Posted in Writing

Child as a Narrator

For the past few weeks I have been writing about a childhood memory for one of my creative writing classes. There’s nothing special about this memory. It just happens to be the one that I remembered at that moment. It also happens to be the time when I started to doubt that Santa was real.

For the assignment, we had to write it with a child mentality. Yes, it was really difficult because this has been like ten years ago. I was completely in denial despite all the evidence pointing the other way. I guess my professor should have called it a creative non-fiction piece. There’s no doubt that kids are smart but how do you draw a balance between what you know now and what you didn’t know back then?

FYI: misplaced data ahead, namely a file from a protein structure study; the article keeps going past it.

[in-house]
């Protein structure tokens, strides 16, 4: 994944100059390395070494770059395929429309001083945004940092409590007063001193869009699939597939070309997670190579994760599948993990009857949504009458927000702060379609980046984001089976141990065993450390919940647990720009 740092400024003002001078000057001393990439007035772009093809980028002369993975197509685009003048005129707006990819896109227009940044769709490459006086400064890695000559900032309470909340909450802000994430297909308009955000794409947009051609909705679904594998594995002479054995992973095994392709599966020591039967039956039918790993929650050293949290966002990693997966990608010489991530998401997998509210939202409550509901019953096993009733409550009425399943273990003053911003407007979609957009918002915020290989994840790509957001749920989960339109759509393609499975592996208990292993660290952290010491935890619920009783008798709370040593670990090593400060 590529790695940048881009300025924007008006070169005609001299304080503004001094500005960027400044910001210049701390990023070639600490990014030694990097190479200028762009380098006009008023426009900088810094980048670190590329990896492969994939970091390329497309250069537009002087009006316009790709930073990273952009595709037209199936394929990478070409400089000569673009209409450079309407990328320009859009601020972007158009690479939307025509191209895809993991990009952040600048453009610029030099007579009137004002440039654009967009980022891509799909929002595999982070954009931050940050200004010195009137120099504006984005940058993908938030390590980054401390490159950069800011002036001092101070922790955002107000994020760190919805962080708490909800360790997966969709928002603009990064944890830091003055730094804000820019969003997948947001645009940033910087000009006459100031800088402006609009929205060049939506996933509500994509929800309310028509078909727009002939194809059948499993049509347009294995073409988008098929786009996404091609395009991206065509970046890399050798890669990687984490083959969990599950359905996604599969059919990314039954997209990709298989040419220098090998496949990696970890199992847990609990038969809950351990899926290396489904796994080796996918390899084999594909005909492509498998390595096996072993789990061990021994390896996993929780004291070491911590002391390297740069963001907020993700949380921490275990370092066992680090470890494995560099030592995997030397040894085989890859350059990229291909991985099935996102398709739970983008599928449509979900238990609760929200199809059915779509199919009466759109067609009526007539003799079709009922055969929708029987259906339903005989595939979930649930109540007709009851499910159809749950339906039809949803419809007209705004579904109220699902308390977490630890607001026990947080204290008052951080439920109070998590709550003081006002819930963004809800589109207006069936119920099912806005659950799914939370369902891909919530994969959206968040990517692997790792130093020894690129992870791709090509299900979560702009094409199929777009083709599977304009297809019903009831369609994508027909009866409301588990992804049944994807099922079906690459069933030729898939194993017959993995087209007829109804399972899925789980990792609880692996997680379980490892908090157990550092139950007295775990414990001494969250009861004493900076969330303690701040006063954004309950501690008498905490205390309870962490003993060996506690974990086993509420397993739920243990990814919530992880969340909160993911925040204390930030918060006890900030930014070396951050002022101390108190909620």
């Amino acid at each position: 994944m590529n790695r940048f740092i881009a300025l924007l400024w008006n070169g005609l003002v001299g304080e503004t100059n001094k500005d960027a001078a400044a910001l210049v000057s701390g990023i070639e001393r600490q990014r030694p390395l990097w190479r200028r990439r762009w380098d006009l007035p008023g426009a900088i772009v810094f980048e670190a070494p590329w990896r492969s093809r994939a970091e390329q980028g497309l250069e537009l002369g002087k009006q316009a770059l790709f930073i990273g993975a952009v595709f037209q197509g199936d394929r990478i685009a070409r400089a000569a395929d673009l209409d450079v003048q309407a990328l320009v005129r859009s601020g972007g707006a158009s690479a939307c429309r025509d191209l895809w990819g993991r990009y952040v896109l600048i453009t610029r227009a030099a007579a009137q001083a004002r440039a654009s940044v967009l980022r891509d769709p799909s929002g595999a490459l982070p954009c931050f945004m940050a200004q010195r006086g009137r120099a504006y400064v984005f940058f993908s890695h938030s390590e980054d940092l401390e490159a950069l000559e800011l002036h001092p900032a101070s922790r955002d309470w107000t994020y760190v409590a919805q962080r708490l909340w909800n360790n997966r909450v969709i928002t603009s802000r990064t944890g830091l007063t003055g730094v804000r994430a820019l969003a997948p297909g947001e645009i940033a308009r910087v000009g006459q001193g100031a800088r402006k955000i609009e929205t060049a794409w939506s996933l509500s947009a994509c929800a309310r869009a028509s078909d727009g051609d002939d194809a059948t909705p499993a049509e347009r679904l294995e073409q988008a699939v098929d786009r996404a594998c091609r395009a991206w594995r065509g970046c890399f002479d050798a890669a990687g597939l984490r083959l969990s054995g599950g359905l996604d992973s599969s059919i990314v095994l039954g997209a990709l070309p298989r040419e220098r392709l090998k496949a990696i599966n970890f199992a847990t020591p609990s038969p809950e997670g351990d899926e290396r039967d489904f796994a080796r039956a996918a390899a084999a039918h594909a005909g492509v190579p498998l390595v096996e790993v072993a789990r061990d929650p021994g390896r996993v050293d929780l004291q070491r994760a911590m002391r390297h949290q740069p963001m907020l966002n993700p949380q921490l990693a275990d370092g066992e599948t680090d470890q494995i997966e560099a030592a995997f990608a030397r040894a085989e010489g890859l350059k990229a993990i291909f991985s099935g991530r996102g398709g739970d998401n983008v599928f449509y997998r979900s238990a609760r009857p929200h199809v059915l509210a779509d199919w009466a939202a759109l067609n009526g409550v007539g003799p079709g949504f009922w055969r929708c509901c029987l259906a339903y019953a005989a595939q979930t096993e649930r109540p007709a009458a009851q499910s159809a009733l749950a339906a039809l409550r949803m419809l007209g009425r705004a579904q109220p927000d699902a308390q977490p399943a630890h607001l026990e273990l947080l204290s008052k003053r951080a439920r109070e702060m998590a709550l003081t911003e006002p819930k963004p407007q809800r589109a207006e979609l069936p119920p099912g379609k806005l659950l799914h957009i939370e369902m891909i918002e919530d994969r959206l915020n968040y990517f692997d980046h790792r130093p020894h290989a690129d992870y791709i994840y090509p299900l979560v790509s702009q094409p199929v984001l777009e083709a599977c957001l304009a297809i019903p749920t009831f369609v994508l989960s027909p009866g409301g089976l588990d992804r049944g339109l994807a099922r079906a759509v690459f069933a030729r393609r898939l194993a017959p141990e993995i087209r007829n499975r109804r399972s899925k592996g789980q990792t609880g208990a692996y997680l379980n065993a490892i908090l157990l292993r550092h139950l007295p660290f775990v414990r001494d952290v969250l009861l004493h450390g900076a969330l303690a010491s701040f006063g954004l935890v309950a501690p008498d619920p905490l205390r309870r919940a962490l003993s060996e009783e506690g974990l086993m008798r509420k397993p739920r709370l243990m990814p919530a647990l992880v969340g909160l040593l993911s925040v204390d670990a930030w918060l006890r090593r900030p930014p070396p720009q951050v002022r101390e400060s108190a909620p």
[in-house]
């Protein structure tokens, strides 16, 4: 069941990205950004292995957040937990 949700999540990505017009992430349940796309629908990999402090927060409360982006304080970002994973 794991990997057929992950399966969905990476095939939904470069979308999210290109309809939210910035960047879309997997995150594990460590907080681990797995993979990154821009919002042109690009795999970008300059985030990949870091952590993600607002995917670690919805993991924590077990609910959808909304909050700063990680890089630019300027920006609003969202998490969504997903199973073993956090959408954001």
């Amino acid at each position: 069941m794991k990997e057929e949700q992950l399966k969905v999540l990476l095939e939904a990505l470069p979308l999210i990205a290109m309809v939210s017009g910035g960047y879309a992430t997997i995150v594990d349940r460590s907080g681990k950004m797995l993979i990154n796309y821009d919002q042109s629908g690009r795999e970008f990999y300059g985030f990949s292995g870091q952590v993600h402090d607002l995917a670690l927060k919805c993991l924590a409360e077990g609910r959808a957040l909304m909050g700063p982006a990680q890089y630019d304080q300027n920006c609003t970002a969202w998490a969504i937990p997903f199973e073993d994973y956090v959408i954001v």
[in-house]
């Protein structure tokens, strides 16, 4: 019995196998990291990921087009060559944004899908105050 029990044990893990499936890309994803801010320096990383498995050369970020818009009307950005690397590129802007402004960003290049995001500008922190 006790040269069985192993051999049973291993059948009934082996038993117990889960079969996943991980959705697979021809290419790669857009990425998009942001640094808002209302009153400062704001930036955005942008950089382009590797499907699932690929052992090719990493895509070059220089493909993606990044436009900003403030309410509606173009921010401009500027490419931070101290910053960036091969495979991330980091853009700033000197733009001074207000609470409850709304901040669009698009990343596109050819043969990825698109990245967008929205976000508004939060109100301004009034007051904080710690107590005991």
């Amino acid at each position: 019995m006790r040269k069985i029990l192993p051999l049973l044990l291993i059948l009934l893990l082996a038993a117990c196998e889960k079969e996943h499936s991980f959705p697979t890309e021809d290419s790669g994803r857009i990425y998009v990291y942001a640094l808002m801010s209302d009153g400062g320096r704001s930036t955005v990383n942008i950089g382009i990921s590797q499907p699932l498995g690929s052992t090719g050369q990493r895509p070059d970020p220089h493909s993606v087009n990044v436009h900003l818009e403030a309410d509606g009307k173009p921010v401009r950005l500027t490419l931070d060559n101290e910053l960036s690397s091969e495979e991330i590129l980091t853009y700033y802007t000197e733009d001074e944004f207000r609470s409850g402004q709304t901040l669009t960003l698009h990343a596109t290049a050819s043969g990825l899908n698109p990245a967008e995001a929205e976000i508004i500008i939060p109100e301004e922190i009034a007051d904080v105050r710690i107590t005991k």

I have so much respect for middle grade authors and children’s book authors. It helps that I have to write this story in third person because it creates a distance between the story, the narrator and myself. Best part is that I can’t write it as if I was the protagonist. It has to be another person altogether.

So, it’s still fiction with a hint of truth. However, when it’s so personal, is there a way to not think of yourself as a character? Would you use yourself as a character? Come to think of it, this is probably the hardest exercise I have to write. I don’t want to talk down to my readers but complexity would be harder to write.

This is just something to think about. How do you strike a balance between your age and someone younger or even older even when the memory is close to you?